According to a study by Tokyo Electric Group (TEPCO) - Japan in 2017, the potential of Laos' hydroelectric projects by 2030 could reach 23,795MW. Also according to a report by the Lao Ministry of Energy and Mines, Laos is willing to share energy sources with neighboring countries such as Vietnam (exporting 5,000MW before 2030), Cambodia (1,500MW before 2025) and Thailand (9,000MW before 2025). Vietnam has also signed MOUs (2016) and Agreement on Cooperation with Laos (2019) on power import and export. Accordingly, Vietnam will import from Laos at least 1,000MW by 2020, 3,000MW by 2025 and 5,000MW by 2030. By 2020, many hydropower investors in Laos and even the Electricity Corporation of Laos  (Electricite Du Laos - EDL) has proposed and established a study dossier for connection to export power to Vietnam with a total capacity of about 2,400MW.

In addition to the potential from Laos, Vietnam is also adjacent to Yunnan Province (China) - where there is great potential for hydroelectricity, capable of exporting power to Vietnam. According to research by China Hydropower Group, in Yunnan province, the hydroelectricity potential of the three major river basins is 105,000MW. Regarding the possibility of increasing power import from China, Vietnam is studying a number of options with import scale from 2,000MW to 3,000MW through Back-to-Back conversion stations.

The opportunity to import long-term power from Cambodia is not much, as the country's potential for hydroelectricity is not high.

In the three neighboring countries, the opportunity to import power from Laos and China is very potential, however, there are still many challenges. Regarding the import of power from Laos, many hydropower, thermal, wind and solar power investors in Laos really desire to sell power to Vietnam, but face major barriers in complicated administrative procedures and procedures, etc. Regarding the import of power from China, Vietnam and China still lack of macro-level commitments in the field of power import and export. Therefore, there is still a risk of long-term power import.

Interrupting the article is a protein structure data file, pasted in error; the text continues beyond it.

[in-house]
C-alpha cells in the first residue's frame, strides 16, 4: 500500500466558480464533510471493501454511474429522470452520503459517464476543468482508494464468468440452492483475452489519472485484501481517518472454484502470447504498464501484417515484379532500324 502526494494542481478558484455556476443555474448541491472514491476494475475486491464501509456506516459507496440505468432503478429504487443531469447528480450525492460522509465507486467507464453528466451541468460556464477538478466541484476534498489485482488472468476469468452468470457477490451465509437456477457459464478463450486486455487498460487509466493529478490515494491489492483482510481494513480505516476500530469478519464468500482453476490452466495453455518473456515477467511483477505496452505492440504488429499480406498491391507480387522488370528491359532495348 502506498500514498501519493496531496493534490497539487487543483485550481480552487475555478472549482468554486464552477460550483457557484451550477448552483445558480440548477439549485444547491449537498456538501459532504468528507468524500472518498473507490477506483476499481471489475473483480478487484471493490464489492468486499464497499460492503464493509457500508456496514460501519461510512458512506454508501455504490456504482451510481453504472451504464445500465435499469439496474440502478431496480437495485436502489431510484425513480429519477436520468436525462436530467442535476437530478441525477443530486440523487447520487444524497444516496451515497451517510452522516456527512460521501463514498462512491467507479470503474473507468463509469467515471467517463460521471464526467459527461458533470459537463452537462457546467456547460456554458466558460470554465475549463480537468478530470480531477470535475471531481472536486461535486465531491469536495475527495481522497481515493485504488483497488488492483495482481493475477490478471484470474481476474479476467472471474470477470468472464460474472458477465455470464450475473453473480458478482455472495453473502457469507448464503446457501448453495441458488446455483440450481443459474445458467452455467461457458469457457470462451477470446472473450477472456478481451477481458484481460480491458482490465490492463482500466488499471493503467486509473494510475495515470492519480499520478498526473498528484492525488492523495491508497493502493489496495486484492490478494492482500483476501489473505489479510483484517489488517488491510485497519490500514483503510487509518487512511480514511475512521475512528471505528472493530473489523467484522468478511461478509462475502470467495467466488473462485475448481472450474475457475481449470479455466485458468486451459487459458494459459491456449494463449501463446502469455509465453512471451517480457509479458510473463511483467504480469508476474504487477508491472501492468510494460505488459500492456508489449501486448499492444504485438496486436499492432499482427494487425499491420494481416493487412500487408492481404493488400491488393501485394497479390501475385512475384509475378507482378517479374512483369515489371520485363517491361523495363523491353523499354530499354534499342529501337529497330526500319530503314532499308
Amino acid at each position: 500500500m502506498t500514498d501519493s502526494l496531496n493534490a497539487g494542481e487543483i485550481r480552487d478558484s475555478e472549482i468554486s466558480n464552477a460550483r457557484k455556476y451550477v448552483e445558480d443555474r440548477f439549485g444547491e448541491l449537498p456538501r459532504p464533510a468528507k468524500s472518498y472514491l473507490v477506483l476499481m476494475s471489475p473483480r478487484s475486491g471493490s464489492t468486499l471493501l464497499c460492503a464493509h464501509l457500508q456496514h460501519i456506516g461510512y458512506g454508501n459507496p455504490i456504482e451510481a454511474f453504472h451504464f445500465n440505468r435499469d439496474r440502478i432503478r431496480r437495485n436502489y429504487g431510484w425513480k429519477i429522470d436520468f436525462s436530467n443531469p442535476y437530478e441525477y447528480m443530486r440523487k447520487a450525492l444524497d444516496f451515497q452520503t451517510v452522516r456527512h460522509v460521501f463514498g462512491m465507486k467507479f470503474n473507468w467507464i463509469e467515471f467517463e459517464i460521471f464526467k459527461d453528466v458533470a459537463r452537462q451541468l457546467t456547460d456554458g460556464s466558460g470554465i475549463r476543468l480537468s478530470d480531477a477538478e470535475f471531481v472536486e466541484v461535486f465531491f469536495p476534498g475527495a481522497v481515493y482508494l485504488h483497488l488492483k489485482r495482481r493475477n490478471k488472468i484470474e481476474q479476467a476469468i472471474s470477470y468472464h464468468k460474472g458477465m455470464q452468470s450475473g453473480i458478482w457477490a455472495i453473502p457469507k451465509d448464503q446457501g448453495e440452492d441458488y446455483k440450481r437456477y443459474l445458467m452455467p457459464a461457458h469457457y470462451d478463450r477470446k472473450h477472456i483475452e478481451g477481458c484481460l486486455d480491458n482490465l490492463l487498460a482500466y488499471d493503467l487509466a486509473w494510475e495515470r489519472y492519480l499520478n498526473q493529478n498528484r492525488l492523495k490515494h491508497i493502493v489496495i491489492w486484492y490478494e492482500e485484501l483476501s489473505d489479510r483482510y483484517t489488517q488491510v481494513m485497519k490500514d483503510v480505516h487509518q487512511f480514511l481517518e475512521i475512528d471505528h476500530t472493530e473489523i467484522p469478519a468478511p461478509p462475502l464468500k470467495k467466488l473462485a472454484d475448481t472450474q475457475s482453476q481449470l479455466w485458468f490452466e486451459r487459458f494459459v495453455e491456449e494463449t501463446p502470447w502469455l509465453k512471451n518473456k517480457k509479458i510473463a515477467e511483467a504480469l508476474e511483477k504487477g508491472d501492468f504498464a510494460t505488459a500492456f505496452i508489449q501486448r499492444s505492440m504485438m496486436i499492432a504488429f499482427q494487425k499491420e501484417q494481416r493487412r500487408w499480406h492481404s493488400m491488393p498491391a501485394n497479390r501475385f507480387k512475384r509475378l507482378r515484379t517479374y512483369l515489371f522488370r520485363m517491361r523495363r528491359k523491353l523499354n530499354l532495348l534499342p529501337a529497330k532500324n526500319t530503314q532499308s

Some solutions to enhance power import

With the above analysis, it can be seen that the focus in the power import strategy to be directed is Laos and China. In addition, in the far future, it is possible to consider importing and exporting power from the inter-ASEAN 500kV network.

Firstly, the fundamental solution to increasing the output of electricity imported from abroad is to urgently build the domestic electricity market in the direction of fair and transparent competition under the State regulations.

Secondly, the fact that in recent years, it has been shown that the shared grid infrastructure used for power import has not been paid enough attention to. The connecting line works are built in the form of "individual care", causing great waste of investment capital, as well as land for the line corridor. Therefore, it is necessary to have a plan of a specialized transmission infrastructure system used to import power and there is a commitment among governments to build this shared infrastructure.

Thirdly, the formation of an inter-national ultra-high-voltage electricity network is an inevitable trend in the future to enhance power supply security. Therefore, countries in the region need to consider building a shared operating standard system so that they can connect and synchronize the grid, avoiding the separate operation of grid for power import and export works as currently.

Obviously, to meet development needs, Vietnam will increasingly rely on imported energy, of which power imports can play a significant role in the national energy balance. The analysis shows that the potential for power import mainly comes from Laos and China with a scale of up to about 7,000 MW by 2030. Currently, cumbersome procedures and low average electricity prices are considered as a huge barrier for the import.

At the same time, commitments on macro-level, long-term power import and export between Vietnam - Laos, Vietnam - China also need to be confirmed, which is a premise for building a shared transmission infrastructure for long-term power import, to help optimize the investment capital of the power grid and minimize the land fund for transmission lines.

  • 11/05/2020 08:54
  • 3020